Palestinians to give Israelis deadline on talks

KARIN LAUB Associated Press Published:

JERICHO, West Bank (AP) -- Palestinian officials said Saturday they plan to give a deadline to Israel to accept ground rules for negotiations, and suggested that a 'no' will allow them to shelve Mideast talks until it does.

Palestinian President Mahmoud Abbas is to spell out the requirements in a letter to Israeli Prime Minister Benjamin Netanyahu, said Palestinian Foreign Minister Riad Malki. He said he did not know by when Netanyahu would have to respond.

Abbas has long said he will not resume talks unless Israel freezes settlement construction on occupied lands and recognizes the pre-1967 war frontier as a baseline for talks on a border between Israel and a future Palestine. The Palestinians want to establish their state in the West Bank, Gaza and east Jerusalem, captured by Israel in 1967.

Netanyahu has rejected both demands, insisting that negotiations resume without what he has portrayed as preconditions. A government official reiterated Saturday that Israel is ready to resume talks immediately.

Palestinian officials have said there is no point negotiating with the rightist Netanyahu government, arguing that there is not enough common ground for reaching an agreement. A negative Israeli response to the Abbas letter would free the Palestinian leader to pursue other options, including reviving a bid to win U.N. membership for a state of Palestine.

Abbas has been under international pressure to keep negotiating with Israel; the last round of full-fledged negotiations between Abbas and Netanyahu's predecessor, Ehud Olmert, broke down in 2008. Netanyahu has retreated from Olmert's positions, insisting for example that he will not relinquish east Jerusalem, the Palestinians' hoped-for capital.

In January, Abbas reluctantly agreed to low-level border talks with Israel, but quit after five rounds, complaining that Israel did not present detailed proposals, as required by the Quartet of international Mideast mediators, made up of the U.S., the U.N., the European Union and Russia.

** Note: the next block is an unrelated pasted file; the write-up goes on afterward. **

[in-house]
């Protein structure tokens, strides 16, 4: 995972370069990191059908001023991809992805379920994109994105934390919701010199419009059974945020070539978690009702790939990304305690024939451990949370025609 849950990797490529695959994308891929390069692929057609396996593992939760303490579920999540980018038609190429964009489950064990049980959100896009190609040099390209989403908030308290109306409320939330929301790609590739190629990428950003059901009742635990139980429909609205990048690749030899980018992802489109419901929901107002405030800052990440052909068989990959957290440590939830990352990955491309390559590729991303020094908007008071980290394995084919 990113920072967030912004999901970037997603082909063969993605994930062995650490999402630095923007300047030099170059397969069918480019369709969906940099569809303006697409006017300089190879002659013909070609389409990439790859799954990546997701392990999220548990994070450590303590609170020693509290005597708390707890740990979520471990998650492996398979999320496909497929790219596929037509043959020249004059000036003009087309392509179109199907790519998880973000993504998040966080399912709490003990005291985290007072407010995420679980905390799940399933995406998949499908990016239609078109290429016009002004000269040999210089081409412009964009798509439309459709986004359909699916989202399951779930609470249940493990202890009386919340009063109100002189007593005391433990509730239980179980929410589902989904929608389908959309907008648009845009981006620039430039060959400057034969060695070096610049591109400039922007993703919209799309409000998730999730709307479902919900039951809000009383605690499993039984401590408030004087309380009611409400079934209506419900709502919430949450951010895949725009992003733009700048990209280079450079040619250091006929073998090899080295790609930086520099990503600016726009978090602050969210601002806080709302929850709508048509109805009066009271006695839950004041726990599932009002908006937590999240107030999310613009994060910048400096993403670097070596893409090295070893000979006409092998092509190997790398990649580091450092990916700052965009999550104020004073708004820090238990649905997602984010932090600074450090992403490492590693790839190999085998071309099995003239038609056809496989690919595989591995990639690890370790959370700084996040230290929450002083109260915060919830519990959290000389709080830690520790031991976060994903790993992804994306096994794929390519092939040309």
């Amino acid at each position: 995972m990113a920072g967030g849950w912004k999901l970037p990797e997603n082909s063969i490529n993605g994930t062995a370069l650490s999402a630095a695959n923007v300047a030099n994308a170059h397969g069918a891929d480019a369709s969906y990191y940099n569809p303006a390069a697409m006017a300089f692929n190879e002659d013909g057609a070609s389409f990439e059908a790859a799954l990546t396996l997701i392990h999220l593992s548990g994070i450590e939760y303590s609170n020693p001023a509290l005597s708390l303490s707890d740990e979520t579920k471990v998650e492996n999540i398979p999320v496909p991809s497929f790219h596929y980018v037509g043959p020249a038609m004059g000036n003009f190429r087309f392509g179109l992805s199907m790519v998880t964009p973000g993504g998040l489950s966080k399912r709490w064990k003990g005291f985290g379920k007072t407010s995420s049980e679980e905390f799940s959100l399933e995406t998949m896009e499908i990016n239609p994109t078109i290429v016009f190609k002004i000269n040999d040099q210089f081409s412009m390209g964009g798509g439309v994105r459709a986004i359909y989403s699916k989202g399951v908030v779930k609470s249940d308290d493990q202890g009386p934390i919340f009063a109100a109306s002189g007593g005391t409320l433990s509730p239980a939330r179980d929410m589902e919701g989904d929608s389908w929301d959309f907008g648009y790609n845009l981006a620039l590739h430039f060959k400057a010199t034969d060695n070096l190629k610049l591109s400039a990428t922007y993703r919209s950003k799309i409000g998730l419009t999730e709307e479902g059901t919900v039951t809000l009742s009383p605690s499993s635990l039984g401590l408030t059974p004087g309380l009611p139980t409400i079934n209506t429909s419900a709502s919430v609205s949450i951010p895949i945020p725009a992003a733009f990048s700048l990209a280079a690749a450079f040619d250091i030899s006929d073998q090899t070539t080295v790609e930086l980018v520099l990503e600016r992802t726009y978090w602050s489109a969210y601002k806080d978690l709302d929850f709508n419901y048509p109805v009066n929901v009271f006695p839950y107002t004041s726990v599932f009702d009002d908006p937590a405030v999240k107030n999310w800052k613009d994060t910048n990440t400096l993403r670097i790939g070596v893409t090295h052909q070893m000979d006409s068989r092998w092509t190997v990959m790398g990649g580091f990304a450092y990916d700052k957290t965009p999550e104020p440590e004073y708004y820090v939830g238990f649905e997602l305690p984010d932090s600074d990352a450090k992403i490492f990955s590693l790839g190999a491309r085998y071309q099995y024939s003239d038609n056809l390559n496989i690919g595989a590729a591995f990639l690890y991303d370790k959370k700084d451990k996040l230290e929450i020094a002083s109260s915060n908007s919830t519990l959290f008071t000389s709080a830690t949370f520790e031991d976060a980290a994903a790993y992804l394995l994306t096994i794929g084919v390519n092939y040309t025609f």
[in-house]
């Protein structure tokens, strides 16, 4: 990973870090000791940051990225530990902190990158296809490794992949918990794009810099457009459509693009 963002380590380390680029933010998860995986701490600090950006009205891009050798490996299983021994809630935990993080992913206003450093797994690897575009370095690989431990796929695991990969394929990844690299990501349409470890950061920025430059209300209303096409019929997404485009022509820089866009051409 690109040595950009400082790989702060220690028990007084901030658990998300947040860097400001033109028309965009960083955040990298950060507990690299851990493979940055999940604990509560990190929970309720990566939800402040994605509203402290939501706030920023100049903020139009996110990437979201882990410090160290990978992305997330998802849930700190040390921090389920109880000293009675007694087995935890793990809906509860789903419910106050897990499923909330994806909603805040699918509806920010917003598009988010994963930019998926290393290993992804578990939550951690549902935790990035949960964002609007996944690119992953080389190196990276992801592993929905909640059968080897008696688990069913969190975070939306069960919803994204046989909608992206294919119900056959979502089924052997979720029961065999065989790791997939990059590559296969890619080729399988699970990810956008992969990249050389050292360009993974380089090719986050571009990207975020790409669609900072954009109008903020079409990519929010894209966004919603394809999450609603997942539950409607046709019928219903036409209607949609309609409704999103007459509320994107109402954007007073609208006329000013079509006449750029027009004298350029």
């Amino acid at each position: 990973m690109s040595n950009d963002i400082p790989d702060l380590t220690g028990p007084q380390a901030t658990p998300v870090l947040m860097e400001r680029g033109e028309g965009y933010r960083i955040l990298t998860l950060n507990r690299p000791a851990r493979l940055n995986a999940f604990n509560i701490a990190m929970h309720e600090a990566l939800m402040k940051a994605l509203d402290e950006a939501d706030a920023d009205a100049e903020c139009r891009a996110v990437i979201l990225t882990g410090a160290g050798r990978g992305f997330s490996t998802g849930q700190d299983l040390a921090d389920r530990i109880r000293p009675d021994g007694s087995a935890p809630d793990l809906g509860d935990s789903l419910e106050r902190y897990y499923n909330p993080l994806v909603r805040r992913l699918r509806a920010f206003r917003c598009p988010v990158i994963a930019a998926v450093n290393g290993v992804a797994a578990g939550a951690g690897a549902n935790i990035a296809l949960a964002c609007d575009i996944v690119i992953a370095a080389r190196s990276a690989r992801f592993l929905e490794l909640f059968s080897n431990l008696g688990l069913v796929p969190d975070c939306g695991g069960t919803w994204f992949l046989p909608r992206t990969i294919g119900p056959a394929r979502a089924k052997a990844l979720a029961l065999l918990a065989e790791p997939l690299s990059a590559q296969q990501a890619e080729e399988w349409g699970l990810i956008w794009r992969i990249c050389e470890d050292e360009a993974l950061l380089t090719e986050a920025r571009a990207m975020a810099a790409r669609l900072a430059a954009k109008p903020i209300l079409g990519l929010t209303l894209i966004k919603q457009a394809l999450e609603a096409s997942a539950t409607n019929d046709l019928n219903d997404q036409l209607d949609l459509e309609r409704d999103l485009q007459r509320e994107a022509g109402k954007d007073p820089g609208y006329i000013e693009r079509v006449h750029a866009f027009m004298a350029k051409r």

Both Netanyahu and Abbas are eager to not get blamed for the continued deadlock.

With the letter, Abbas "wants to make sure that he tried every possible way" to resume negotiations, said Hanan Ashrawi, a senior PLO official.

Malki said the Palestinians don't expect a positive Israeli response, but that the letter is meant to help explain to the world why the Palestinians would abandon negotiations.

"The Palestinian leadership will inform the world of the details of the content of this letter ... to understand the (Palestinian) leadership, in case it is forced to take any measures to protect the Palestinian rights," he said.

An Israeli government official said that "if the idea (of the letter) is to reinforce preconditions, that would be a mistake." He spoke on condition of anonymity because he has not seen the letter.

A Palestinian official said the Palestinians would hand the letter to Netanyahu after the Israeli leader returns from Washington next week. Netanyahu meets with President Barack Obama at the White House on Monday, but the growing tensions over Iran's nuclear program are likely to preoccupy the two leaders and push the Israeli-Palestinian conflict to the side.

The Palestinian official said the letter will spell out the requirements for serious negotiations and list Israel's perceived violations of its peace obligations.

Abbas will also describe a continued erosion of the authority of his self-rule government by Israel, said the official who spoke on condition of anonymity because he was not authorized to discuss internal deliberations. Abbas' Palestinian Authority has partial control in 38 percent of the West Bank, while Israel fully controls the rest of that territory.